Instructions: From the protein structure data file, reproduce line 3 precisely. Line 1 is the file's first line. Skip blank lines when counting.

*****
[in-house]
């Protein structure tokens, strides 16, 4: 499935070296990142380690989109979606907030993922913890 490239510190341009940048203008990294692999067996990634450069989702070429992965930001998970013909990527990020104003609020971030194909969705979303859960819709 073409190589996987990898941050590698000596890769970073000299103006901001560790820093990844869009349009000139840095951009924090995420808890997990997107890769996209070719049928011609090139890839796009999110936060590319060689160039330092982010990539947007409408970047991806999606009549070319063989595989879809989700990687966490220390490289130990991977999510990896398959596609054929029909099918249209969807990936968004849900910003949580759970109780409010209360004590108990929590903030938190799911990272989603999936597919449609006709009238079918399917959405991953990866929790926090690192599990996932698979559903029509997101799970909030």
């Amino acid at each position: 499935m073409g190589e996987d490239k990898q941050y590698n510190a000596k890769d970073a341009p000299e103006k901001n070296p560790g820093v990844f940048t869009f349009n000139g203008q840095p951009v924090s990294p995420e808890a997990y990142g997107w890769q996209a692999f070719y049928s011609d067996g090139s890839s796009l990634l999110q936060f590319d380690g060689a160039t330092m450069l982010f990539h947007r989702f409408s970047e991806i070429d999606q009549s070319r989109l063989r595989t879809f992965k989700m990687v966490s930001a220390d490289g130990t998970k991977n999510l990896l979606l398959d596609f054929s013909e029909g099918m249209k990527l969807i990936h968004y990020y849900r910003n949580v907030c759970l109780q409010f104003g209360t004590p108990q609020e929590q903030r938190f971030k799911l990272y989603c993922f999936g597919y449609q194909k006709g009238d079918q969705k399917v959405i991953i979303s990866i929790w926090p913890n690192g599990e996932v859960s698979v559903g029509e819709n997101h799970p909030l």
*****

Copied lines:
């Amino acid at each position: 499935m073409g190589e996987d490239k990898q941050y590698n510190a000596k890769d970073a341009p000299e103006k901001n070296p560790g820093v990844f940048t869009f349009n000139g203008q840095p951009v924090s990294p995420e808890a997990y990142g997107w890769q996209a692999f070719y049928s011609d067996g090139s890839s796009l990634l999110q936060f590319d380690g060689a160039t330092m450069l982010f990539h947007r989702f409408s970047e991806i070429d999606q009549s070319r989109l063989r595989t879809f992965k989700m990687v966490s930001a220390d490289g130990t998970k991977n999510l990896l979606l398959d596609f054929s013909e029909g099918m249209k990527l969807i990936h968004y990020y849900r910003n949580v907030c759970l109780q409010f104003g209360t004590p108990q609020e929590q903030r938190f971030k799911l990272y989603c993922f999936g597919y449609q194909k006709g009238d079918q969705k399917v959405i991953i979303s990866i929790w926090p913890n690192g599990e996932v859960s698979v559903g029509e819709n997101h799970p909030l």